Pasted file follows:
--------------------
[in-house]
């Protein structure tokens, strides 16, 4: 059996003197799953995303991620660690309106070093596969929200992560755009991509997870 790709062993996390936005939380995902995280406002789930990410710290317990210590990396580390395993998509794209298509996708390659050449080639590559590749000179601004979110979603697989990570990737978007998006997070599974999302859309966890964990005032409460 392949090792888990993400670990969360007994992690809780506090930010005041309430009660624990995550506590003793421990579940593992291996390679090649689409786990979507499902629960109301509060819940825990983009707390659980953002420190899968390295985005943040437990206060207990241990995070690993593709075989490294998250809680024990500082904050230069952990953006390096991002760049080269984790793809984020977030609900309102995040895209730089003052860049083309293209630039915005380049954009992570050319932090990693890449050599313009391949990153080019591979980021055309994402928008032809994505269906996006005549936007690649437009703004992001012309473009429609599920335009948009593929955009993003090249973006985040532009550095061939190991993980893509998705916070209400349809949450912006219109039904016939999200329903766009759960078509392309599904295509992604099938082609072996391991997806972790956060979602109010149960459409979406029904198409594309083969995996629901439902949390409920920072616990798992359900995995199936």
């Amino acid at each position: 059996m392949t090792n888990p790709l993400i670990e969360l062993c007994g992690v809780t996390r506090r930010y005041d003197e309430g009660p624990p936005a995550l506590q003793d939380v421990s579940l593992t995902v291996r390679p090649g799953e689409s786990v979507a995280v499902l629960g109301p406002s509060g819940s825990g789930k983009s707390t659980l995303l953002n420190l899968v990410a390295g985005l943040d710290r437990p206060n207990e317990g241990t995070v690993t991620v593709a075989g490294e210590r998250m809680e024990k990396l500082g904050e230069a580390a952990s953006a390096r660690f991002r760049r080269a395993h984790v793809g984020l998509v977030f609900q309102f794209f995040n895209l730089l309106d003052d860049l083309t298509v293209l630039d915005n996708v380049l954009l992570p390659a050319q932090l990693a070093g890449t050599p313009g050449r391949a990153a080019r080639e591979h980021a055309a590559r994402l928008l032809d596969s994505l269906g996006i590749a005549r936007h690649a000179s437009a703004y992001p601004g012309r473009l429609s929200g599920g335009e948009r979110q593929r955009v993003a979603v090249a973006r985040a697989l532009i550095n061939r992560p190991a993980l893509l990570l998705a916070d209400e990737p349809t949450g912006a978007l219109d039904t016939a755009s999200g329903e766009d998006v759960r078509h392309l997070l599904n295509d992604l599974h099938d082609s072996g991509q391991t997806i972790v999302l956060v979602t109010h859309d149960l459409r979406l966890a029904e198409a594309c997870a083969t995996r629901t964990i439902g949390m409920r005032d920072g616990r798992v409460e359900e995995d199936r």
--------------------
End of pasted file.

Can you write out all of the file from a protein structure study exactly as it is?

[in-house]
């Protein structure tokens, strides 16, 4: 059996003197799953995303991620660690309106070093596969929200992560755009991509997870 790709062993996390936005939380995902995280406002789930990410710290317990210590990396580390395993998509794209298509996708390659050449080639590559590749000179601004979110979603697989990570990737978007998006997070599974999302859309966890964990005032409460 392949090792888990993400670990969360007994992690809780506090930010005041309430009660624990995550506590003793421990579940593992291996390679090649689409786990979507499902629960109301509060819940825990983009707390659980953002420190899968390295985005943040437990206060207990241990995070690993593709075989490294998250809680024990500082904050230069952990953006390096991002760049080269984790793809984020977030609900309102995040895209730089003052860049083309293209630039915005380049954009992570050319932090990693890449050599313009391949990153080019591979980021055309994402928008032809994505269906996006005549936007690649437009703004992001012309473009429609599920335009948009593929955009993003090249973006985040532009550095061939190991993980893509998705916070209400349809949450912006219109039904016939999200329903766009759960078509392309599904295509992604099938082609072996391991997806972790956060979602109010149960459409979406029904198409594309083969995996629901439902949390409920920072616990798992359900995995199936």
């Amino acid at each position: 059996m392949t090792n888990p790709l993400i670990e969360l062993c007994g992690v809780t996390r506090r930010y005041d003197e309430g009660p624990p936005a995550l506590q003793d939380v421990s579940l593992t995902v291996r390679p090649g799953e689409s786990v979507a995280v499902l629960g109301p406002s509060g819940s825990g789930k983009s707390t659980l995303l953002n420190l899968v990410a390295g985005l943040d710290r437990p206060n207990e317990g241990t995070v690993t991620v593709a075989g490294e210590r998250m809680e024990k990396l500082g904050e230069a580390a952990s953006a390096r660690f991002r760049r080269a395993h984790v793809g984020l998509v977030f609900q309102f794209f995040n895209l730089l309106d003052d860049l083309t298509v293209l630039d915005n996708v380049l954009l992570p390659a050319q932090l990693a070093g890449t050599p313009g050449r391949a990153a080019r080639e591979h980021a055309a590559r994402l928008l032809d596969s994505l269906g996006i590749a005549r936007h690649a000179s437009a703004y992001p601004g012309r473009l429609s929200g599920g335009e948009r979110q593929r955009v993003a979603v090249a973006r985040a697989l532009i550095n061939r992560p190991a993980l893509l990570l998705a916070d209400e990737p349809t949450g912006a978007l219109d039904t016939a755009s999200g329903e766009d998006v759960r078509h392309l997070l599904n295509d992604l599974h099938d082609s072996g991509q391991t997806i972790v999302l956060v979602t109010h859309d149960l459409r979406l966890a029904e198409a594309c997870a083969t995996r629901t964990i439902g949390m409920r005032d920072g616990r798992v409460e359900e995995d199936r």